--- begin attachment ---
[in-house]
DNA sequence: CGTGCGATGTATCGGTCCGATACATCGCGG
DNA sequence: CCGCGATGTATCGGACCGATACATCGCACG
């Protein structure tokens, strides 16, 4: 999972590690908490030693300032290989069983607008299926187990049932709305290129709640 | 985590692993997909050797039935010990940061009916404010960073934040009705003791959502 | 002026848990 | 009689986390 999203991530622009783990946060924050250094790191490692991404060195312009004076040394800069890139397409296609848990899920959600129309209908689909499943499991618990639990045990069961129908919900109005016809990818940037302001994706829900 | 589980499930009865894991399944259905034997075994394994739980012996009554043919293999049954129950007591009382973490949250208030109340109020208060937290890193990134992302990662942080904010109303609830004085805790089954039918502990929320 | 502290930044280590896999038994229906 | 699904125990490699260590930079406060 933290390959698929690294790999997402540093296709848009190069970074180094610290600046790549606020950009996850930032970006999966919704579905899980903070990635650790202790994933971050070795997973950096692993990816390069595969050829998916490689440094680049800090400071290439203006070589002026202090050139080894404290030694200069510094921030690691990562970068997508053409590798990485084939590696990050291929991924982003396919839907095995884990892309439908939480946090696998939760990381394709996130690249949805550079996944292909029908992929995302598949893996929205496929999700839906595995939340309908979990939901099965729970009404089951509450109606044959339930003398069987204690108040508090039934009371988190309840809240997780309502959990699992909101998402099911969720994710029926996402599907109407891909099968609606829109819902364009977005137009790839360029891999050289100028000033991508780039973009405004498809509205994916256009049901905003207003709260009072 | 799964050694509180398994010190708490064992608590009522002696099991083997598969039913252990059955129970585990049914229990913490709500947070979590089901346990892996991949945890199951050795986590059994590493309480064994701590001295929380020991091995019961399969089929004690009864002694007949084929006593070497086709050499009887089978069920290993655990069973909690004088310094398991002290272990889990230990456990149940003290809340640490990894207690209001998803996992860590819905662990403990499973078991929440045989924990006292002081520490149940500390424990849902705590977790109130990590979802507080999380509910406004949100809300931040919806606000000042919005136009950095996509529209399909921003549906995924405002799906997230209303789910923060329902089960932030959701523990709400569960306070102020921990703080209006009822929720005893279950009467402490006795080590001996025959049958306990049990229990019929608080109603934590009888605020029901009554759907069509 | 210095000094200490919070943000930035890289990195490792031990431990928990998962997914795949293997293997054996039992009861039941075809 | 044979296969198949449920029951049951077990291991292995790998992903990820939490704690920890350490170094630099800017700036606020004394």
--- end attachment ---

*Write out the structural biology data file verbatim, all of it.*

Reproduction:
[in-house]
DNA sequence: CGTGCGATGTATCGGTCCGATACATCGCGG
DNA sequence: CCGCGATGTATCGGACCGATACATCGCACG
């Protein structure tokens, strides 16, 4: 999972590690908490030693300032290989069983607008299926187990049932709305290129709640 | 985590692993997909050797039935010990940061009916404010960073934040009705003791959502 | 002026848990 | 009689986390 999203991530622009783990946060924050250094790191490692991404060195312009004076040394800069890139397409296609848990899920959600129309209908689909499943499991618990639990045990069961129908919900109005016809990818940037302001994706829900 | 589980499930009865894991399944259905034997075994394994739980012996009554043919293999049954129950007591009382973490949250208030109340109020208060937290890193990134992302990662942080904010109303609830004085805790089954039918502990929320 | 502290930044280590896999038994229906 | 699904125990490699260590930079406060 933290390959698929690294790999997402540093296709848009190069970074180094610290600046790549606020950009996850930032970006999966919704579905899980903070990635650790202790994933971050070795997973950096692993990816390069595969050829998916490689440094680049800090400071290439203006070589002026202090050139080894404290030694200069510094921030690691990562970068997508053409590798990485084939590696990050291929991924982003396919839907095995884990892309439908939480946090696998939760990381394709996130690249949805550079996944292909029908992929995302598949893996929205496929999700839906595995939340309908979990939901099965729970009404089951509450109606044959339930003398069987204690108040508090039934009371988190309840809240997780309502959990699992909101998402099911969720994710029926996402599907109407891909099968609606829109819902364009977005137009790839360029891999050289100028000033991508780039973009405004498809509205994916256009049901905003207003709260009072 | 799964050694509180398994010190708490064992608590009522002696099991083997598969039913252990059955129970585990049914229990913490709500947070979590089901346990892996991949945890199951050795986590059994590493309480064994701590001295929380020991091995019961399969089929004690009864002694007949084929006593070497086709050499009887089978069920290993655990069973909690004088310094398991002290272990889990230990456990149940003290809340640490990894207690209001998803996992860590819905662990403990499973078991929440045989924990006292002081520490149940500390424990849902705590977790109130990590979802507080999380509910406004949100809300931040919806606000000042919005136009950095996509529209399909921003549906995924405002799906997230209303789910923060329902089960932030959701523990709400569960306070102020921990703080209006009822929720005893279950009467402490006795080590001996025959049958306990049990229990019929608080109603934590009888605020029901009554759907069509 | 210095000094200490919070943000930035890289990195490792031990431990928990998962997914795949293997293997054996039992009861039941075809 | 044979296969198949449920029951049951077990291991292995790998992903990820939490704690920890350490170094630099800017700036606020004394």